(P-0001) In 1938, the United States Post Office issued a new commemorative postage stamp honoring Iowa’s 100th Anniversary of Becoming a U.S. Territory. Interestingly, the 3-cent stamp featured a beautiful etching of the Old Stone Capitol in Iowa City, but the stamp was released – First Day of Issue – in Des Moines!
(S-0006) (S-0063) Here are a plate bock and a full sheet of the Iowa Territorial Centennal stamp.
One clever stamp collector – Al Burns in Holton, Kansas – knew his Iowa history, and decided to get the story straight by having his first day covers postmarked in Iowa cities that were more actively involved with our Territorial history than Des Moines! These three covers are very rare indeed. While Des Moines was picked as the First Day of Issue City for the Iowa Territorial Centennial Stamp issued on August 24, 1938, these three cities in eastern Iowa really had more significance. Fortunately, Al got these three covers postmarked in Dubuque, Burlington, and Iowa City on that same day! After buying his stamps in Des Moines – at the State Fair – he had a little bit of driving to get to all three cities on August 24th – but well worth the effort!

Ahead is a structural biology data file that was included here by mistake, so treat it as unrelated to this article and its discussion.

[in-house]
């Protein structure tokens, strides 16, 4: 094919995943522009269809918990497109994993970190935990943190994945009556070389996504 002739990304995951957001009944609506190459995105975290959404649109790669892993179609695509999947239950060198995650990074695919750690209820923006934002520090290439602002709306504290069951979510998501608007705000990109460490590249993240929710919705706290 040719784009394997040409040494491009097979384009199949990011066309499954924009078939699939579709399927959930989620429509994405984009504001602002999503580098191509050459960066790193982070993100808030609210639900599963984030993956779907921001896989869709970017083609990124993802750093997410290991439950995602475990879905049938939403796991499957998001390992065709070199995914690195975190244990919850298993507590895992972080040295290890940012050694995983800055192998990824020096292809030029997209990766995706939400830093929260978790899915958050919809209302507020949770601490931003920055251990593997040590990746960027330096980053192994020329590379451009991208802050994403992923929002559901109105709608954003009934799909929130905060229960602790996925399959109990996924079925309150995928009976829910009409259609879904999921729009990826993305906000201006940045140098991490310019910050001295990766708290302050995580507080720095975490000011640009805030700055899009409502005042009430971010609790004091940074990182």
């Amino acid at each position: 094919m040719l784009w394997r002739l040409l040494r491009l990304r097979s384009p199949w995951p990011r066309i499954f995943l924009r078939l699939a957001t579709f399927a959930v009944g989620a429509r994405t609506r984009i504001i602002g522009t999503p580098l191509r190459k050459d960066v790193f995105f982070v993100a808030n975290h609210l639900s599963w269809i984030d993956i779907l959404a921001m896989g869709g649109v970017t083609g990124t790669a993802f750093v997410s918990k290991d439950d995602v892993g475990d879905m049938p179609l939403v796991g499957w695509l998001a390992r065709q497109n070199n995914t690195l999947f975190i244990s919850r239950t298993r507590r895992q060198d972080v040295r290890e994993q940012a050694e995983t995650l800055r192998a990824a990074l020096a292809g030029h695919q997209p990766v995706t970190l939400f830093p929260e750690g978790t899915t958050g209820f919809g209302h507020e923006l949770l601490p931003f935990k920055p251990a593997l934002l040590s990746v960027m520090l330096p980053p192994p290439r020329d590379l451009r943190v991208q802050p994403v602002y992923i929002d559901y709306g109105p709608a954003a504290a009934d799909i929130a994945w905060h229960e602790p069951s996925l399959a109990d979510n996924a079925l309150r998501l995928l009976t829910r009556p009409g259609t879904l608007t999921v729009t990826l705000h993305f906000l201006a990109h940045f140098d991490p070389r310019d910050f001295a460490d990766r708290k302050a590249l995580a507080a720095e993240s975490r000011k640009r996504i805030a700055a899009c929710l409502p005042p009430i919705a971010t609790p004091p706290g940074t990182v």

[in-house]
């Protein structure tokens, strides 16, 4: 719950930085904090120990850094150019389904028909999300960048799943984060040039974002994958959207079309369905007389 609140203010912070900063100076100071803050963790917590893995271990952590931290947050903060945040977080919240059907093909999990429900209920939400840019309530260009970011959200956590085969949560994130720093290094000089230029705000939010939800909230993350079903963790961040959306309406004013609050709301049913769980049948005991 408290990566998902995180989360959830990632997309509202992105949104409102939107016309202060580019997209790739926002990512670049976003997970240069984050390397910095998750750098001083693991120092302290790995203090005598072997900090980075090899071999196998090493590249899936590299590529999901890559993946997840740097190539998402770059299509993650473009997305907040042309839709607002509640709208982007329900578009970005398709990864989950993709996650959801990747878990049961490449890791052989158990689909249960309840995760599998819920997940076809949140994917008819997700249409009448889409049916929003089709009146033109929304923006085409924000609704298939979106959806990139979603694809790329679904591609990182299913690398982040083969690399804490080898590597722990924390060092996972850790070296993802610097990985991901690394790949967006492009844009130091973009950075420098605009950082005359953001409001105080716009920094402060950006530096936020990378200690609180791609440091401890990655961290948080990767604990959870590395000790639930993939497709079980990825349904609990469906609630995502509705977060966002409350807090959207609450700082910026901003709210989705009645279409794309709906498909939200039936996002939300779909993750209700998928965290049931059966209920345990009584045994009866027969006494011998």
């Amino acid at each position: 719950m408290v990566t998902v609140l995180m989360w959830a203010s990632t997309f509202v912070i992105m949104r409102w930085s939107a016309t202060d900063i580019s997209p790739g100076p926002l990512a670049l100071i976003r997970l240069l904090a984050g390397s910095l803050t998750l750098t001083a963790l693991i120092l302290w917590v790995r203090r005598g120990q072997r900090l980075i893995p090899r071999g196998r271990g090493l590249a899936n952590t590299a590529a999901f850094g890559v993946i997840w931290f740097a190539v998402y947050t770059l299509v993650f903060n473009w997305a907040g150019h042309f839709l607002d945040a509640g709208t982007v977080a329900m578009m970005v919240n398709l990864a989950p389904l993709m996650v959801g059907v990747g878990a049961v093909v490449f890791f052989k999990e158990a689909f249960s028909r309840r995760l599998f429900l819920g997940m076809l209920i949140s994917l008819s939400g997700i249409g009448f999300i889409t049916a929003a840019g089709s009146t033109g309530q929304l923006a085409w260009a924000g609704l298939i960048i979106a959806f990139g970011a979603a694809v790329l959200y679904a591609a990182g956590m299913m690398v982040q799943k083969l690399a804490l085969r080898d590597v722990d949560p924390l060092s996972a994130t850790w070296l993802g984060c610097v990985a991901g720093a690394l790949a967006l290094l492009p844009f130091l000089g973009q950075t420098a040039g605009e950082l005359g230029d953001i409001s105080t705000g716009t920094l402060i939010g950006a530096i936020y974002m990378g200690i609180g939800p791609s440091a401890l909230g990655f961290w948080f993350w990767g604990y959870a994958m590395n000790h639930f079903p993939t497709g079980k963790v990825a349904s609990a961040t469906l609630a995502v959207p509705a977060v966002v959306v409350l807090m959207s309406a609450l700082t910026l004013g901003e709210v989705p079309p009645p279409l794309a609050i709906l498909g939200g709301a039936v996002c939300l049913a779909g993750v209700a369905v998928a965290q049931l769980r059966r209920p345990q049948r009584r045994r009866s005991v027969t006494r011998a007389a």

(L-0109)Here’s a very rare collectible featuring the 1938 Iowa Territorial Centennial stamp on a First Day Cover that was sent personally to a friend in New Jersey by the U.S. Postmaster General James A. Farley. Farley had quite the reputation when he served as Postmaster during much of the Roosevelt presidency (1933-1940). He is credited with saving the U.S. Post Office during the depression years but also made a name for himself as a politician who regularly used his position for much personal gain. Read more about Farley and the N.R.A. stamp issued in Nira, Iowa in 1933.
(C-0306) – The beautiful Purcell cachet on two covers postmarked in Iowa City.
(S-0043)1938 – Iowa Territorial Centennial Exposition in Council Bluffs. In the midst of the Great Depression, Iowa choose to celebrate our Iowa Territorial Centennial by sponsoring an Exposition (Fair) in Council Bluffs. From August 7 through September 5, tens of thousands gathered to see the many exhibits in Dodge Park. Fair organizers worked with the WPA to invest $75,000 into the project, leaving the city with new public buildings after the Exposition closed.